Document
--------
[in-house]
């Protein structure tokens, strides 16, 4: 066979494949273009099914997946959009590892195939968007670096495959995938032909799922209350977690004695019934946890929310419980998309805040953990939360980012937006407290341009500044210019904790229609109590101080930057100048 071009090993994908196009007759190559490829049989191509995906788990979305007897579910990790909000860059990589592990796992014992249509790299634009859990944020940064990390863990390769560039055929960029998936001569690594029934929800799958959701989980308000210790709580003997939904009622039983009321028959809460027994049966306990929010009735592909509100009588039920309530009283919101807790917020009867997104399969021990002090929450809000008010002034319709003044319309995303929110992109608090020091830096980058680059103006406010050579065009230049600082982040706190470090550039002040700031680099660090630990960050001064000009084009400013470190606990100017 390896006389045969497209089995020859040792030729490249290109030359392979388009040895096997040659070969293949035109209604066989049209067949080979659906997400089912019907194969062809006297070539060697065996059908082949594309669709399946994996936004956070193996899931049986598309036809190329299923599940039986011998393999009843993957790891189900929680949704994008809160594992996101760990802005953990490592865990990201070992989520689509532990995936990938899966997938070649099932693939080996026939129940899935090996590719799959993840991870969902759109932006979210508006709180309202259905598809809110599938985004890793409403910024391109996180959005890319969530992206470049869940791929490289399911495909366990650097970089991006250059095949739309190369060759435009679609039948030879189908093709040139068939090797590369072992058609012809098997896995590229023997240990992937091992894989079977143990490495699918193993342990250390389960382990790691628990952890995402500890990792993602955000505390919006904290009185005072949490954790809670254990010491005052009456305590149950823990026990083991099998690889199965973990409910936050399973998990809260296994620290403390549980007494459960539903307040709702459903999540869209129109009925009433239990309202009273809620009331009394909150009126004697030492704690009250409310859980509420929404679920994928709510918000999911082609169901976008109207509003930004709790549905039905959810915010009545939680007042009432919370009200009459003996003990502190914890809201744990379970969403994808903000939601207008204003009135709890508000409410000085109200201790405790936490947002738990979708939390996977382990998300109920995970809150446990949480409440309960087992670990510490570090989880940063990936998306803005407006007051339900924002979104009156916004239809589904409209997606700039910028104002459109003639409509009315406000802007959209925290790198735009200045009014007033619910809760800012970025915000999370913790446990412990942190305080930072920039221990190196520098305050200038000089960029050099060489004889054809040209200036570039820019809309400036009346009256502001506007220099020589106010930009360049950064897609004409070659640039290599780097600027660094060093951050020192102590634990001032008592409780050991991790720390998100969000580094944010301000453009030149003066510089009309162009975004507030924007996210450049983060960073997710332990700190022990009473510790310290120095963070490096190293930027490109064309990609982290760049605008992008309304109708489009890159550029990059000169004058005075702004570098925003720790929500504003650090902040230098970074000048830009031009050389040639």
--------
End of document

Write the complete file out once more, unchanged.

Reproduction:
[in-house]
């Protein structure tokens, strides 16, 4: 066979494949273009099914997946959009590892195939968007670096495959995938032909799922209350977690004695019934946890929310419980998309805040953990939360980012937006407290341009500044210019904790229609109590101080930057100048 071009090993994908196009007759190559490829049989191509995906788990979305007897579910990790909000860059990589592990796992014992249509790299634009859990944020940064990390863990390769560039055929960029998936001569690594029934929800799958959701989980308000210790709580003997939904009622039983009321028959809460027994049966306990929010009735592909509100009588039920309530009283919101807790917020009867997104399969021990002090929450809000008010002034319709003044319309995303929110992109608090020091830096980058680059103006406010050579065009230049600082982040706190470090550039002040700031680099660090630990960050001064000009084009400013470190606990100017 390896006389045969497209089995020859040792030729490249290109030359392979388009040895096997040659070969293949035109209604066989049209067949080979659906997400089912019907194969062809006297070539060697065996059908082949594309669709399946994996936004956070193996899931049986598309036809190329299923599940039986011998393999009843993957790891189900929680949704994008809160594992996101760990802005953990490592865990990201070992989520689509532990995936990938899966997938070649099932693939080996026939129940899935090996590719799959993840991870969902759109932006979210508006709180309202259905598809809110599938985004890793409403910024391109996180959005890319969530992206470049869940791929490289399911495909366990650097970089991006250059095949739309190369060759435009679609039948030879189908093709040139068939090797590369072992058609012809098997896995590229023997240990992937091992894989079977143990490495699918193993342990250390389960382990790691628990952890995402500890990792993602955000505390919006904290009185005072949490954790809670254990010491005052009456305590149950823990026990083991099998690889199965973990409910936050399973998990809260296994620290403390549980007494459960539903307040709702459903999540869209129109009925009433239990309202009273809620009331009394909150009126004697030492704690009250409310859980509420929404679920994928709510918000999911082609169901976008109207509003930004709790549905039905959810915010009545939680007042009432919370009200009459003996003990502190914890809201744990379970969403994808903000939601207008204003009135709890508000409410000085109200201790405790936490947002738990979708939390996977382990998300109920995970809150446990949480409440309960087992670990510490570090989880940063990936998306803005407006007051339900924002979104009156916004239809589904409209997606700039910028104002459109003639409509009315406000802007959209925290790198735009200045009014007033619910809760800012970025915000999370913790446990412990942190305080930072920039221990190196520098305050200038000089960029050099060489004889054809040209200036570039820019809309400036009346009256502001506007220099020589106010930009360049950064897609004409070659640039290599780097600027660094060093951050020192102590634990001032008592409780050991991790720390998100969000580094944010301000453009030149003066510089009309162009975004507030924007996210450049983060960073997710332990700190022990009473510790310290120095963070490096190293930027490109064309990609982290760049605008992008309304109708489009890159550029990059000169004058005075702004570098925003720790929500504003650090902040230098970074000048830009031009050389040639």